...was one of three schools in Montreal (along with Montreal High and St. Mary's) which was turning out the best hockey players at the turn of the century. It is not clear when the Tucker school first organized a hockey team or when Bowie joined, but it appears they were competing against other high schools, so we can probably place his joining organized hockey at the age of 13-14, though he was likely skating and whacking something resembling a puck around with his friends before that.

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04-04-2012, 02:45 PM
  #270
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I'll have some comments on this later. I don't think it should be just about Bowie - the other top players of the era - Tommy Phillips and Hod Stuart at least, but probably also Harvey Pulford, Frank McGee, Alf Smith, Si Griffis, and Ernie Russell (who I've become convinced we have been understating) should also be part.

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04-04-2012, 03:18 PM
  #271
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Ok, I'm trying to get my head around just when hockey began spreading rapidly throughout Canada, and just how rapidly it spread. I think the easiest way to measure the spread of hockey throughout "the dominion" is to look at where the star players grew up from one generation to the next. I'm not really interested in the really ancient players who competed in the Montreal Winter Carnival and whatnot, so we'll start with Russell Bowie's generation. Here is a list of the stars, and where they grew up. If a player grew up somewhere other than where he was actually born, I list his birthplace in parentheses.

Quote:
Ottawa-based star players:

Frank McGee
Hamby Shore
Tommy Smith
Bruce Stuart
Hod Stuart
John Bouse Hutton
Harry Westwick
Billy Gilmour
Alf Smith
Harvey Pulford
Quote:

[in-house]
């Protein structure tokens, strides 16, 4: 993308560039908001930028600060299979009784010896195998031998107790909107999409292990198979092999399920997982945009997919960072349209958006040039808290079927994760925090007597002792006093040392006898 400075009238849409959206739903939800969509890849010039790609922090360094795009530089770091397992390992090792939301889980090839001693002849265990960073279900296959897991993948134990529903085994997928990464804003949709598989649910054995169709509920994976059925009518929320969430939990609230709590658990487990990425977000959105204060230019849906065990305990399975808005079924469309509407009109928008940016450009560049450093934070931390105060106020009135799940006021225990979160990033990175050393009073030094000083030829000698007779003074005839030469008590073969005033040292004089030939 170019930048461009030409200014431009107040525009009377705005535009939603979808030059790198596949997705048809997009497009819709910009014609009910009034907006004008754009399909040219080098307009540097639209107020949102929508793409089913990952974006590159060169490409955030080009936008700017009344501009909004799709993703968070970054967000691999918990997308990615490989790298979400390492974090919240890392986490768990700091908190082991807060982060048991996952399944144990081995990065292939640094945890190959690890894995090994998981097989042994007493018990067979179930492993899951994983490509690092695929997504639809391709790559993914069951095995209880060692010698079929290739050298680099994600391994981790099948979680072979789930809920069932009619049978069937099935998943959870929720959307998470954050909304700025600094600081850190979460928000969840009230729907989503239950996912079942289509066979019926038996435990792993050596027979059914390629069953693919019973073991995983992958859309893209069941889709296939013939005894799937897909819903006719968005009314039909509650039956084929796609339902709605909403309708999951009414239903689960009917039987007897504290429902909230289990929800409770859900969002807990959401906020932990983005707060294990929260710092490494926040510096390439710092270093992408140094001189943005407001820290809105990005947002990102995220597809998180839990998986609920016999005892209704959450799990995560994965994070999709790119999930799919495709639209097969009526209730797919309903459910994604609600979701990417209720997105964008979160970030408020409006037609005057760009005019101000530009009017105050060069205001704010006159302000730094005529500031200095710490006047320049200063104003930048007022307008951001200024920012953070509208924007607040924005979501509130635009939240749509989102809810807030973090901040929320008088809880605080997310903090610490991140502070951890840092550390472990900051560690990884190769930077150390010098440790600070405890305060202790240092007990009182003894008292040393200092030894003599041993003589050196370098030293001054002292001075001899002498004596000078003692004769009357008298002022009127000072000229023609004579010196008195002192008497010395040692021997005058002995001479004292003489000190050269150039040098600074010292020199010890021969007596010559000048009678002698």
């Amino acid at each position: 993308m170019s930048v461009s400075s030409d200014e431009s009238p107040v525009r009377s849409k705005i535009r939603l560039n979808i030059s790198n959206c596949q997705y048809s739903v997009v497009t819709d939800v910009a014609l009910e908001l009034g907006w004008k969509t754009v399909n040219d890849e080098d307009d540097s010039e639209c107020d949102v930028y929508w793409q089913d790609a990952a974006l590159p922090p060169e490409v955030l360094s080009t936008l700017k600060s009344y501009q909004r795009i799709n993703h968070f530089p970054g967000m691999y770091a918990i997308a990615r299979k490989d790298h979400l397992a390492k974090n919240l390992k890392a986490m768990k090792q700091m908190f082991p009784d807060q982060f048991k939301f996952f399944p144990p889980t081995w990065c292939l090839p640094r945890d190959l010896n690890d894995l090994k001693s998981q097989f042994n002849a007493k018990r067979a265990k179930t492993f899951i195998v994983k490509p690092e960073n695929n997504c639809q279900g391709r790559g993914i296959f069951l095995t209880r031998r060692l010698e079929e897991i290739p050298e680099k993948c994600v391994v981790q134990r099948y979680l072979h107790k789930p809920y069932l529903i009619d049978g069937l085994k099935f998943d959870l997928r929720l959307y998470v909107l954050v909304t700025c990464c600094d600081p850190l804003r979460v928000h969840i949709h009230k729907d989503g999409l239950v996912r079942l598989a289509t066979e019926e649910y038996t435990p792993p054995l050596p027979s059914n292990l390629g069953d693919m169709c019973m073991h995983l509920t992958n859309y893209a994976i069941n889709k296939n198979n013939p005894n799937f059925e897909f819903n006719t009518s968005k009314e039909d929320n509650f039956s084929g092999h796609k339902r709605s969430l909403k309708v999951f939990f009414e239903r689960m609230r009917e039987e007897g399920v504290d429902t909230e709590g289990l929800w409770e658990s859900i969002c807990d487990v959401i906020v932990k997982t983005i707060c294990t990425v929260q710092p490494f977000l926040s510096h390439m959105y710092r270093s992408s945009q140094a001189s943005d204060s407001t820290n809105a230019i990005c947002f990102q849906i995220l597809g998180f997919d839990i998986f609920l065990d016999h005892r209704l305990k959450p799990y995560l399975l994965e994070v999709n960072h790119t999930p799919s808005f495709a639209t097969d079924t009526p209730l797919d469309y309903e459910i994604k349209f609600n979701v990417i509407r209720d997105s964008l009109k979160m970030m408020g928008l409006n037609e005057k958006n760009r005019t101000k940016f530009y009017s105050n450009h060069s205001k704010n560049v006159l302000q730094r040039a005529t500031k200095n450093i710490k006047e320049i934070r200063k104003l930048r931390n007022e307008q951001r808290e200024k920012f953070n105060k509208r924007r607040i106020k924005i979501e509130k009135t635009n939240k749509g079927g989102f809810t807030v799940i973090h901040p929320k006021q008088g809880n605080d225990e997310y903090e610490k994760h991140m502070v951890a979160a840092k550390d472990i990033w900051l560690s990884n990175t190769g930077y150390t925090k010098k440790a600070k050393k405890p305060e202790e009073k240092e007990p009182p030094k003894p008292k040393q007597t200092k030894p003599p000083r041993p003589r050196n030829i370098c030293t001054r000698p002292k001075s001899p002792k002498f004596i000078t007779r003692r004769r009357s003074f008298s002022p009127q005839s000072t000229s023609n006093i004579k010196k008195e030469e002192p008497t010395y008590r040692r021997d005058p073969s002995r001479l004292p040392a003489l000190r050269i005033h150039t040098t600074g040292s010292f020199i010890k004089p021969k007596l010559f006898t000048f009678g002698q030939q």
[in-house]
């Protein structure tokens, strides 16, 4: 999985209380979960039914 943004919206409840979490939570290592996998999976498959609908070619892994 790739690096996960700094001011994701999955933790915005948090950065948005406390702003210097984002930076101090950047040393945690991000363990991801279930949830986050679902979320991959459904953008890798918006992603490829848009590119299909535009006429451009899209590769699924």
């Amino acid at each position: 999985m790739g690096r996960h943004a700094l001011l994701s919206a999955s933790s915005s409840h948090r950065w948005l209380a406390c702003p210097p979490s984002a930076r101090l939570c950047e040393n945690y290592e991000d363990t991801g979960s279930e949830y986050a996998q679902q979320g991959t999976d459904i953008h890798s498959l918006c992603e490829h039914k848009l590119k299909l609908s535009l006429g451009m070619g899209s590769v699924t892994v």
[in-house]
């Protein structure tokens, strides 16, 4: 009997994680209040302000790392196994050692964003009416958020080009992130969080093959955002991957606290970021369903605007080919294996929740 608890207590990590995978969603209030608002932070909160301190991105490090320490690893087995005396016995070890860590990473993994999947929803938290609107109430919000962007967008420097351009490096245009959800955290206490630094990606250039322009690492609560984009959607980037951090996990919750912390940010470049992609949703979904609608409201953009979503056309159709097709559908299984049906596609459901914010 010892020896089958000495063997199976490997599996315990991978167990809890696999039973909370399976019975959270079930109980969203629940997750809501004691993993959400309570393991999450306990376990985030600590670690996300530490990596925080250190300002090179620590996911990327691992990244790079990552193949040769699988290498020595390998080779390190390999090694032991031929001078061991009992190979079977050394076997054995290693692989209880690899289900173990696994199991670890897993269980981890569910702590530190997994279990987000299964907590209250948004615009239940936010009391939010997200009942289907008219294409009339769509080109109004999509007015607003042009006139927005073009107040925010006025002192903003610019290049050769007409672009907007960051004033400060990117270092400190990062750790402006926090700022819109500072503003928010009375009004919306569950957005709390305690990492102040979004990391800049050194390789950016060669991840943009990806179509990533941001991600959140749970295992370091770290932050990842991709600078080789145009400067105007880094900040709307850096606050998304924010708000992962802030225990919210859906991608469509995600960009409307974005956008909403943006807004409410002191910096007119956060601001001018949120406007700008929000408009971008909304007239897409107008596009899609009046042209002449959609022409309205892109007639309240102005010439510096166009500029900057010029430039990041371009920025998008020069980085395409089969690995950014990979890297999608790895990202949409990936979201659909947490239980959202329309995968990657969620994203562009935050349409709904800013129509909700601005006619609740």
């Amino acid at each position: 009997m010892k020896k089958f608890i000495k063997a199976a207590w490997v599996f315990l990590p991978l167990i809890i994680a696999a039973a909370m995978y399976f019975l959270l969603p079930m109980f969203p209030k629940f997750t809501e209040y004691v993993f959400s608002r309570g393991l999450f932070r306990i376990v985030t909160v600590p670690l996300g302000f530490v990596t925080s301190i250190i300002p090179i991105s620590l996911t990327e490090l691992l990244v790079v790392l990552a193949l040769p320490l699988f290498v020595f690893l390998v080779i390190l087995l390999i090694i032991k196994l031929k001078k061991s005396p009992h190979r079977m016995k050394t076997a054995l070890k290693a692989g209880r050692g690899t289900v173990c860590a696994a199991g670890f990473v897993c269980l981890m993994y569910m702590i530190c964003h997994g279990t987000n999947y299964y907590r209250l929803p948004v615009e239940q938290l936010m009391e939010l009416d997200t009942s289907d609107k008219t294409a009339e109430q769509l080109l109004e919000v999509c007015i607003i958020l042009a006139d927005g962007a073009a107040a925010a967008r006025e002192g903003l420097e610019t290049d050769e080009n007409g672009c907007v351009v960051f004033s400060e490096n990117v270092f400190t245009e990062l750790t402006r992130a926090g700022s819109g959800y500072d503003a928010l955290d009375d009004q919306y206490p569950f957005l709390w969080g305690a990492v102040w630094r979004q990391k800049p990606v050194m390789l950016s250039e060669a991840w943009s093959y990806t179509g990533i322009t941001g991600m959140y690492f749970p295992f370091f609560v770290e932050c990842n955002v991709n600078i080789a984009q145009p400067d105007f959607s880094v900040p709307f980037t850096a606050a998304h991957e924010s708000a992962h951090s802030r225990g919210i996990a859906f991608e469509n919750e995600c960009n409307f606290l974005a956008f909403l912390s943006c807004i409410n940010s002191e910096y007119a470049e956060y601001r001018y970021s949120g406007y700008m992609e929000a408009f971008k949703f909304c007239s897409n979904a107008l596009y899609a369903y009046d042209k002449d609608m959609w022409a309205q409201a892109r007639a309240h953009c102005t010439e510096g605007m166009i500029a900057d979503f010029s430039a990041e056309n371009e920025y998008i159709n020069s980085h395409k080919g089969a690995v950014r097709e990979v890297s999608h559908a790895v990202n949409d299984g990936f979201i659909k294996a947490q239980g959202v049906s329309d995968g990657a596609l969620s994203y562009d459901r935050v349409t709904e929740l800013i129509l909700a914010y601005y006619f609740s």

Montreal-based star players:

Russell Bowie
Harry Trihey
Fred Scanlan
Blair Russel
Jimmy Gardner
Pud Glass (Scotland, UK)
Graham Drinkwater
Quote:
Other star players:

Tommy Phillips - Rat Portage, ON
Billy McGimsie - Woodville, ON
Si Griffis - Rat Portage, ON (Kansas, USA)

Jack Laviolette - Belleville, ON
Dickie Boon - Belleville, ON
Dan Bain - Belleville, ON

Percy Lesueur - Quebec City, QC
Paddy Moran - Quebec City, QC
Tom Hooper - Kenora, ON
Marty Walsh - Kingston, ON
So Bowie's generation seems to have drawn almost all of its talent from a few hockey hotbeds. Ottawa is most prominent, followed by Montreal, and then you have the Rat Portage area, Belleville and Quebec City that all produce a few. Hockey at this point was still drawing from a very geographically limited talent pool.

---------------------------------------------------------

Right at the end of Bowie's career, you start seeing the talent pool diversify. Here are the star players who pop up during the last couple season of Bowie's career in the ECAHA.

Quote:
Ernie Russell - Montreal
Moose Johnson - Montreal
Harry Hyland - Montreal

Harry Smith - Ottawa

Cyclone Taylor - Tara, ON
Art Ross - Naughton, ON
Riley Hern - St. Marys, ON
Newsy Lalonde - Cornwall, ON
Dubbie Kerr - Brockville, ON

Didier Pitre - Valleyfield, QC
Lester Patrick - Drummondville, QC
Joe Malone - Quebec City, QC

Fred Lake - Cornwallis, NS
The talent pool seems to be diversifying towards the end of Bowie's career. Ottawa, Montreal and Quebec City combined are still producing a good chunk of the top players in Canada, but just a few areas no longer have a chokehold on all of the hockey talent.

-----------------------------------------------------------

And then we get to the next generation, which is vastly more geographically diverse. Here's how that generation breaks down (leaving out the above players who appeared during the end of Bowie's career).

Quote:
Ottawa-based players:

Jack Darragh
Gord Roberts
Clint Benedict
Harry Broadbent
Eddie Gerard
George Boucher
Tom Dunderdale (Australia)
Quote:
Montreal-based players:

Odie Cleghorn
Sprague Cleghorn
Quote:
Ontario-based players:

Hugh Lehman - Pembroke, ON
Frank Nighbor - Pembroke, ON
Harry Cameron - Pembroke, ON

Scotty Davidson - Kingston, ON